Disabled people 'held back by ignorance' over direct payments
Funding to allow disabled people to buy their own support is being held back by "ignorance", a campaigner has said.
More than 6,000 people receive direct payments which allow them to choose the support they need and who provides it.
But Vin West, chairman of Arfon Access Group, said some councils were "reluctant to give up control".
The Welsh Local Government Association (WLGA) said councils "promote the use of direct payments where appropriate".
Direct payments were introduced more than 20 years ago to give people greater choice and control and can be used instead of or as well as services commissioned by a local authority.
Councils in Wales spend about £50m on the payments each year.
Mr West told BBC Radio Wales' Eye on Wales: "It's been admitted to me by senior staff in a couple of authorities that they're still not always offering a direct payment.
"There are categories of people who it's deemed couldn't manage a direct payment - we're talking about people with mental health issues, people with cognitive impairments, older people - whole cohorts of people are being pre-judged which in most people's terms is called discrimination and they are not being offered direct payments.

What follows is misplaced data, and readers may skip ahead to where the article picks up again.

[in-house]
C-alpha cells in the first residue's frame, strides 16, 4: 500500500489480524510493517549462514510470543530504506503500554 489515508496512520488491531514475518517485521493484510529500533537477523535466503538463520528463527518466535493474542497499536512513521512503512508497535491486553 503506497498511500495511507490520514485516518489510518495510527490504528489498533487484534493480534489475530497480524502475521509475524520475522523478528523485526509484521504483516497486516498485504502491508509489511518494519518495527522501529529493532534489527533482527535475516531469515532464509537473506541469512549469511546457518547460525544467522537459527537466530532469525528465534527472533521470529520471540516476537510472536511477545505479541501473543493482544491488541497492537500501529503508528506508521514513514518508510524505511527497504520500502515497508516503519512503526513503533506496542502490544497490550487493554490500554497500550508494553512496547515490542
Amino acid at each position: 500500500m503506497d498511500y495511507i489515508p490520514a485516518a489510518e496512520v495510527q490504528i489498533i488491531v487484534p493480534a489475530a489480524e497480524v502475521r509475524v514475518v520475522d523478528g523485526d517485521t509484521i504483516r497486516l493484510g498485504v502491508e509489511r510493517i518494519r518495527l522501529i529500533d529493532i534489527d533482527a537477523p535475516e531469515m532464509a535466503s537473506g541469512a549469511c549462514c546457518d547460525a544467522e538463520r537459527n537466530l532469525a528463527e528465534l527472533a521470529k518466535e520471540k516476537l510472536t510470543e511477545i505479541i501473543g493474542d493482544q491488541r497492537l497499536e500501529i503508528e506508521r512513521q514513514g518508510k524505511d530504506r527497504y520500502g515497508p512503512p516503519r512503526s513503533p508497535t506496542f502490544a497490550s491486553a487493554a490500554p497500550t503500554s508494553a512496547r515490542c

"There's a level of ignorance, I'm afraid, in some local authorities that needs to be shifted."
Helen Fincham, 24, was paralysed three years ago due to a neurological condition and uses a wheelchair.
She employs a personal assistant for 50 hours a week through a direct payment allowance provided by Bridgend council.
After leaving hospital, she was given two support workers who shared responsibility for visiting her for 30 minutes, four times a day.
"If anything that was the worst, my lowest point in my life. Not the actual injury itself - that's happened, I can't dwell on it, I'm over it. I'm sat in a chair. I just do things sitting down now.
"The problem is that I was restricted, I couldn't go anywhere, couldn't do anything, I was sitting around all day waiting for other people, strangers, 15 different people a day to come to help me just get by, which wasn't enough for me."
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Ms Fincham said she only came to understand how direct payments could work for her after being contacted by a stranger on social media.
Bridgend council said it was satisfied it had "kept all relevant parties fully informed about the availability of direct payments" and was "confident that it has met its duties and responsibilities".
Ms Fincham said being able to choose her own care meant her life had "flipped like a coin" and enabled her to accept an invitation to a Buckingham Palace garden party, where she met Prince Charles.
Deputy minister for health and social services Julie Morgan said the Welsh Government had two projects under way to evaluate how direct payments were working and was "very keen to track how things are going".
"It is obviously essential that not only do local authorities tell people what their rights are, but explain what that means," she added.
The WLGA said: "Local authorities fully recognise the value that direct payments can provide to individuals who are eligible and who wish to access them.
"It is positive to see that the number of people receiving direct payments has increased since the Social Services and Well-being (Wales) Act 2014 came into force."